The Planning Commission, according to highly-placed sources, says GDP allocation to education will increase from its from current 3.5 per cent to 5 per cent by the end of the 11th Plan. Around 19.7 per cent of the total plan resources would be set aside for education, according to the sources in the Commission.
The Plan outlay for the education sector as a whole will thus be over Rs 2,20,000 crore (Rs 2,220 billion) five times more than what it was during the 10th Five-Year plan.
Sam Pitroda, chairman, National Knowledge Commission, says, "The Indian education sector needs a serious revamp and the government has recognised the fact that primary, higher and vocational education is a must. We need to improve all areas of education and an increased allocation will only help us to do so."
In line with the commitment of increasing resources for education, the allocation for the education sector has, over the years, increased significantly.
The plan outlay on education has increased from Rs 151.20 crore (Rs 1.51 billion) in the 1st Five Year plan to Rs 43,825 crore (Rs 438.25 billion) in the 10th Five Year plan (2002-2007). The expenditure on education as a percentage of GDP also rose from 0.64 per cent in 1951-52 to 3.74 per cent in 2003-2004.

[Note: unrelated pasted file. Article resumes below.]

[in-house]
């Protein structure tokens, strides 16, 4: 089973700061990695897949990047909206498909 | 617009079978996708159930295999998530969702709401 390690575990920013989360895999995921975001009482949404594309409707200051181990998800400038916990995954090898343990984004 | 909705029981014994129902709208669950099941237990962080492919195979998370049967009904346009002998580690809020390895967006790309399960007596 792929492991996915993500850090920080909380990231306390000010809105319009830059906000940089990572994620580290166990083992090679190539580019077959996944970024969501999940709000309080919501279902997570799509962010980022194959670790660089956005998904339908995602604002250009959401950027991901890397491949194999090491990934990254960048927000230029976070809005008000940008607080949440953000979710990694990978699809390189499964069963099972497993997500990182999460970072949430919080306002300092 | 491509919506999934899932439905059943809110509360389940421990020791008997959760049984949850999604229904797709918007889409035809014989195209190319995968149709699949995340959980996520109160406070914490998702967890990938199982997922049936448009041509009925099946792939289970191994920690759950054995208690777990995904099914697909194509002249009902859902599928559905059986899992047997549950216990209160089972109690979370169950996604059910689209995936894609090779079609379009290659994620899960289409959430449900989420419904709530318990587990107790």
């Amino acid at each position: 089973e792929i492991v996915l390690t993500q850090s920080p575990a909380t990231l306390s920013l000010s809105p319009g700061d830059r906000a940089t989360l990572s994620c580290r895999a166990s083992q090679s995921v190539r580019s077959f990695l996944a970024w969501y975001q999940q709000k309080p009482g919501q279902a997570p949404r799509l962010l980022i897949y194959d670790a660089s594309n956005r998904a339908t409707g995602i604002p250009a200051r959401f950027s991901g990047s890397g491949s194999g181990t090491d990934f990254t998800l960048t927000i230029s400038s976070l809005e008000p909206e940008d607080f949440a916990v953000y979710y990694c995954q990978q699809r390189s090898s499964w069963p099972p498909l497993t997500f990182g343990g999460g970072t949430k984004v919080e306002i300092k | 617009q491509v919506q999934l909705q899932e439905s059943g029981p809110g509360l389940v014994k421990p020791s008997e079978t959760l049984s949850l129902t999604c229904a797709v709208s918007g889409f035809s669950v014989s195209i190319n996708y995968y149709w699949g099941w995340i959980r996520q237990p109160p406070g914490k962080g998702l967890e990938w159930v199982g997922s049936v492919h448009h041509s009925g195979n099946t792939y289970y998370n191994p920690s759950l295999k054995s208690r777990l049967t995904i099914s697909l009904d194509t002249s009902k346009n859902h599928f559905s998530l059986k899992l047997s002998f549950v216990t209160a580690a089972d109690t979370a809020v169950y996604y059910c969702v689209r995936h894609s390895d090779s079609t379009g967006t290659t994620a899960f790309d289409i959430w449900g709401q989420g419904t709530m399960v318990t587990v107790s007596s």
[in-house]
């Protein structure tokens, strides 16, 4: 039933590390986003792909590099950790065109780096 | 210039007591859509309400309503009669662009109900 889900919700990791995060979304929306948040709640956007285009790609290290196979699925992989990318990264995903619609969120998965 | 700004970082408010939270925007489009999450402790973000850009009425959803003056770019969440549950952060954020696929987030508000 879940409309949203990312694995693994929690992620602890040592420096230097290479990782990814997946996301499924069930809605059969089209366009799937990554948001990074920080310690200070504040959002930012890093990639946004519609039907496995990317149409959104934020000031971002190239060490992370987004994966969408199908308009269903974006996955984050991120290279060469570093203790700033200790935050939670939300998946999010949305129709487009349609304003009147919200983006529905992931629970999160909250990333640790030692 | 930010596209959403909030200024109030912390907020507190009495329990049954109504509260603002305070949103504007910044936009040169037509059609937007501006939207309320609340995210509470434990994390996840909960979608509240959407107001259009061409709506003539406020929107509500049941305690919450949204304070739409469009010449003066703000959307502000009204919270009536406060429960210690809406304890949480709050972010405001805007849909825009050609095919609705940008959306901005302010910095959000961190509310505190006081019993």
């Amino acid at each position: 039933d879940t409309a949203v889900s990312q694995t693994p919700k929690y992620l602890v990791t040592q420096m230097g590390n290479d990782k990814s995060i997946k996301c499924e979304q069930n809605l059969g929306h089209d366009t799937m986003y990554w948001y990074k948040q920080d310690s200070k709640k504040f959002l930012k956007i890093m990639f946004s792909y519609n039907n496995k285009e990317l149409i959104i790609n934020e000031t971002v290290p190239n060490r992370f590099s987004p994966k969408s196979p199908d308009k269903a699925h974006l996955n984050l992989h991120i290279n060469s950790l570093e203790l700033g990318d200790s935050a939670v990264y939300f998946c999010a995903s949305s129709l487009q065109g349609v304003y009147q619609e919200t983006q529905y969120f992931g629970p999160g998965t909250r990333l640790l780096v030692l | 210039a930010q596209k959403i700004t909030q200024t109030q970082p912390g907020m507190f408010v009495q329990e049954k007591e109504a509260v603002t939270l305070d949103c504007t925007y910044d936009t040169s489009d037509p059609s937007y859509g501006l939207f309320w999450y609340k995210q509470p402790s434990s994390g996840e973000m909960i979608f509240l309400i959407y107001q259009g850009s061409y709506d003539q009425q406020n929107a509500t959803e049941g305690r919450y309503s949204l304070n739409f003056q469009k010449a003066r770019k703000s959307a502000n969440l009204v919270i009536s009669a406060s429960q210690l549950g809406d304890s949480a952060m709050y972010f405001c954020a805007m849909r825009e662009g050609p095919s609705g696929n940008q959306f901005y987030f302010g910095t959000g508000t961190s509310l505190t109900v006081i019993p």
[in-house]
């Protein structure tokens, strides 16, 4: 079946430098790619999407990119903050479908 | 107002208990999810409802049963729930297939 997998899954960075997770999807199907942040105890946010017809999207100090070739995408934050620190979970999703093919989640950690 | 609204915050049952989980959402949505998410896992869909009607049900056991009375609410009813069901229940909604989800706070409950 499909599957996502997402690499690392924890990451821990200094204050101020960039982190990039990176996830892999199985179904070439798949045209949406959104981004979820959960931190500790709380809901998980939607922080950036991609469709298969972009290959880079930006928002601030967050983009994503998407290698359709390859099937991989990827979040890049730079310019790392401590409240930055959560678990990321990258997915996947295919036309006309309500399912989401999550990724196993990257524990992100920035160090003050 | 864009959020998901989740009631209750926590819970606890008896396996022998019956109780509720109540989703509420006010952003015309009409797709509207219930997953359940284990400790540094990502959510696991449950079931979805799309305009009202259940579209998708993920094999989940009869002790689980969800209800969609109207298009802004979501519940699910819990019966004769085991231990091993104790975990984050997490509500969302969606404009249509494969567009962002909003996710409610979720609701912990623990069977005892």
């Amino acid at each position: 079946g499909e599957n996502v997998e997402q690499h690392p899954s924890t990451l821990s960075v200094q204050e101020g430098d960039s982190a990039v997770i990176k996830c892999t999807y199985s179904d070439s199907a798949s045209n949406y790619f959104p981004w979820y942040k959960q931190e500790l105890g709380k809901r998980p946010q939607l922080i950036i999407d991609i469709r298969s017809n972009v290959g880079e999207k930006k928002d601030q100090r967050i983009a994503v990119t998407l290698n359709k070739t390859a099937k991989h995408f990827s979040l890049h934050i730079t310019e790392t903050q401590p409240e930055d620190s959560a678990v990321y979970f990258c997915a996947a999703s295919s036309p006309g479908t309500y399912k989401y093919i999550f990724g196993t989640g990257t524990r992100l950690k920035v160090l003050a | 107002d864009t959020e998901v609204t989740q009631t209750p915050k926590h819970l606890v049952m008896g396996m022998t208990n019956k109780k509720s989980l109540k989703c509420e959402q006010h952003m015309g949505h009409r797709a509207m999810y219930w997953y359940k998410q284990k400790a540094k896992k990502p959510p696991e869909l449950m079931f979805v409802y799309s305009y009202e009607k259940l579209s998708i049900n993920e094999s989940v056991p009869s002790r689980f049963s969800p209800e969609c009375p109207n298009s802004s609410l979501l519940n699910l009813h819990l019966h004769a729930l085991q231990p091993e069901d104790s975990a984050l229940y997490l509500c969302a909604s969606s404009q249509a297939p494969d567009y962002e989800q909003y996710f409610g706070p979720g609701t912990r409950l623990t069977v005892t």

Earlier, confirming the increased allocation towards education in the 11th Five-Year plan, HRD minister Arjun Singh had told Business Standard that grant for education in the 11th Five-Year Plan would allow the academic world enough space to experiment.
In fact, Prime Minister Manmohan Singh in his independence day speech, had announced the setting up of eight new Indian Institutes of Technology (IITs), seven Indian Institutes of Management (IIMs) and 30 central universities. The government is already working on which states will house these institutes of excellence.
"With increased funds, establishing these IITs and IIMs will not be an issue with the government. Besides, the government is also looking at public-private partnership to involve private parties in education," said a professor.
With less than 50 per cent of secondary school students in India continuing college education in any form, and almost two-thirds of Indian universities and 90 per cent of the colleges being rated as "below average" on quality parameters, the funds would be utilised to put in place a better system of education.The Planning Commission is also targeting a gross enrollment ratio (GER) of 15 per cent by 2015. In the 10th Five-Year Plan, the GER was 10 per cent.